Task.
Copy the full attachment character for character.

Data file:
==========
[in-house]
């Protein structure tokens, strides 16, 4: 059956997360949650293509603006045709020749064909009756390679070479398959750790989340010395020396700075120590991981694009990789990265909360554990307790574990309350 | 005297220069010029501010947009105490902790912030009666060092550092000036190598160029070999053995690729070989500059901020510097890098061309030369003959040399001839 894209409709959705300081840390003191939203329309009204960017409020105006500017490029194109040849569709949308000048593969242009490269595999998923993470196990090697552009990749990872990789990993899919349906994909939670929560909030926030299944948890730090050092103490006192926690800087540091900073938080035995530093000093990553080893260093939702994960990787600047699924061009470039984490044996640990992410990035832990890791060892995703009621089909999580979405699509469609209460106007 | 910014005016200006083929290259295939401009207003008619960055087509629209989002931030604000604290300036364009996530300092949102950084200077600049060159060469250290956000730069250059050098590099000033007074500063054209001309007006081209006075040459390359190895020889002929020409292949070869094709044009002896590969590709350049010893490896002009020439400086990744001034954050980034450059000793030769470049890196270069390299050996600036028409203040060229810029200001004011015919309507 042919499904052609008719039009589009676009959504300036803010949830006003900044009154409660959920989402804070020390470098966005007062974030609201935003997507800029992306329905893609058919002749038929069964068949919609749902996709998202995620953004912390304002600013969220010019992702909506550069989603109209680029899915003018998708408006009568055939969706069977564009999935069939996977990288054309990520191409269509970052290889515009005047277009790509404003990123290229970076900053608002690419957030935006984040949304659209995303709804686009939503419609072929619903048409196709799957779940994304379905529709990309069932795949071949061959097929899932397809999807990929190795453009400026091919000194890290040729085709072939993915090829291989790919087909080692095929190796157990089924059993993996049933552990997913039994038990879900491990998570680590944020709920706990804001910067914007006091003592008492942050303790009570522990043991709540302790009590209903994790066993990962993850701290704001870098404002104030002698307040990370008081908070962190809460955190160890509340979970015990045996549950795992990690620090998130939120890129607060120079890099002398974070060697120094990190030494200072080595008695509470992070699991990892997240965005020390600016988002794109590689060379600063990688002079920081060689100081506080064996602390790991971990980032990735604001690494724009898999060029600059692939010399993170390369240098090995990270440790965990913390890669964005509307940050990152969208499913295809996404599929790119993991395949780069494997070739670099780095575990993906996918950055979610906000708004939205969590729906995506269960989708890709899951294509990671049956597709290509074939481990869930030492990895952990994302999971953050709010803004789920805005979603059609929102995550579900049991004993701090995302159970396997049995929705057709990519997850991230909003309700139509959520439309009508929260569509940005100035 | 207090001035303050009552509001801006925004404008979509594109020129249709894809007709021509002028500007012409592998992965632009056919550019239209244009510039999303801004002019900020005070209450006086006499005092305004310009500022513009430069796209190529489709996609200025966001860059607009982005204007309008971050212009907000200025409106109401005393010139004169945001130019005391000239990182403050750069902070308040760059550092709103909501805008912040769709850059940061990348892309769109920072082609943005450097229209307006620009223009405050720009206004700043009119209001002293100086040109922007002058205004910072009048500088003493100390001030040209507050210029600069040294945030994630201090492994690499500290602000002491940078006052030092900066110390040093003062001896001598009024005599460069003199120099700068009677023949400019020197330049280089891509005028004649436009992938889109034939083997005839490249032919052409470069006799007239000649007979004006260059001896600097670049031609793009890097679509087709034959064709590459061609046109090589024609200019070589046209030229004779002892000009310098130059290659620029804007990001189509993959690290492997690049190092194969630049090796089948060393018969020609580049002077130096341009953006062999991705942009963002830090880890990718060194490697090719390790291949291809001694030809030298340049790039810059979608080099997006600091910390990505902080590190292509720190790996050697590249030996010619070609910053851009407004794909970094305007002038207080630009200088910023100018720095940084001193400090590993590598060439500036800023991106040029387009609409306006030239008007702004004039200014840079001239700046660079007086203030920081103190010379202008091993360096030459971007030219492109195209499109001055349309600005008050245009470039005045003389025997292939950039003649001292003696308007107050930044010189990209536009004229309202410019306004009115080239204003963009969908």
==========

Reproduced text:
[in-house]
């Protein structure tokens, strides 16, 4: 059956997360949650293509603006045709020749064909009756390679070479398959750790989340010395020396700075120590991981694009990789990265909360554990307790574990309350 | 005297220069010029501010947009105490902790912030009666060092550092000036190598160029070999053995690729070989500059901020510097890098061309030369003959040399001839 894209409709959705300081840390003191939203329309009204960017409020105006500017490029194109040849569709949308000048593969242009490269595999998923993470196990090697552009990749990872990789990993899919349906994909939670929560909030926030299944948890730090050092103490006192926690800087540091900073938080035995530093000093990553080893260093939702994960990787600047699924061009470039984490044996640990992410990035832990890791060892995703009621089909999580979405699509469609209460106007 | 910014005016200006083929290259295939401009207003008619960055087509629209989002931030604000604290300036364009996530300092949102950084200077600049060159060469250290956000730069250059050098590099000033007074500063054209001309007006081209006075040459390359190895020889002929020409292949070869094709044009002896590969590709350049010893490896002009020439400086990744001034954050980034450059000793030769470049890196270069390299050996600036028409203040060229810029200001004011015919309507 042919499904052609008719039009589009676009959504300036803010949830006003900044009154409660959920989402804070020390470098966005007062974030609201935003997507800029992306329905893609058919002749038929069964068949919609749902996709998202995620953004912390304002600013969220010019992702909506550069989603109209680029899915003018998708408006009568055939969706069977564009999935069939996977990288054309990520191409269509970052290889515009005047277009790509404003990123290229970076900053608002690419957030935006984040949304659209995303709804686009939503419609072929619903048409196709799957779940994304379905529709990309069932795949071949061959097929899932397809999807990929190795453009400026091919000194890290040729085709072939993915090829291989790919087909080692095929190796157990089924059993993996049933552990997913039994038990879900491990998570680590944020709920706990804001910067914007006091003592008492942050303790009570522990043991709540302790009590209903994790066993990962993850701290704001870098404002104030002698307040990370008081908070962190809460955190160890509340979970015990045996549950795992990690620090998130939120890129607060120079890099002398974070060697120094990190030494200072080595008695509470992070699991990892997240965005020390600016988002794109590689060379600063990688002079920081060689100081506080064996602390790991971990980032990735604001690494724009898999060029600059692939010399993170390369240098090995990270440790965990913390890669964005509307940050990152969208499913295809996404599929790119993991395949780069494997070739670099780095575990993906996918950055979610906000708004939205969590729906995506269960989708890709899951294509990671049956597709290509074939481990869930030492990895952990994302999971953050709010803004789920805005979603059609929102995550579900049991004993701090995302159970396997049995929705057709990519997850991230909003309700139509959520439309009508929260569509940005100035 | 207090001035303050009552509001801006925004404008979509594109020129249709894809007709021509002028500007012409592998992965632009056919550019239209244009510039999303801004002019900020005070209450006086006499005092305004310009500022513009430069796209190529489709996609200025966001860059607009982005204007309008971050212009907000200025409106109401005393010139004169945001130019005391000239990182403050750069902070308040760059550092709103909501805008912040769709850059940061990348892309769109920072082609943005450097229209307006620009223009405050720009206004700043009119209001002293100086040109922007002058205004910072009048500088003493100390001030040209507050210029600069040294945030994630201090492994690499500290602000002491940078006052030092900066110390040093003062001896001598009024005599460069003199120099700068009677023949400019020197330049280089891509005028004649436009992938889109034939083997005839490249032919052409470069006799007239000649007979004006260059001896600097670049031609793009890097679509087709034959064709590459061609046109090589024609200019070589046209030229004779002892000009310098130059290659620029804007990001189509993959690290492997690049190092194969630049090796089948060393018969020609580049002077130096341009953006062999991705942009963002830090880890990718060194490697090719390790291949291809001694030809030298340049790039810059979608080099997006600091910390990505902080590190292509720190790996050697590249030996010619070609910053851009407004794909970094305007002038207080630009200088910023100018720095940084001193400090590993590598060439500036800023991106040029387009609409306006030239008007702004004039200014840079001239700046660079007086203030920081103190010379202008091993360096030459971007030219492109195209499109001055349309600005008050245009470039005045003389025997292939950039003649001292003696308007107050930044010189990209536009004229309202410019306004009115080239204003963009969908």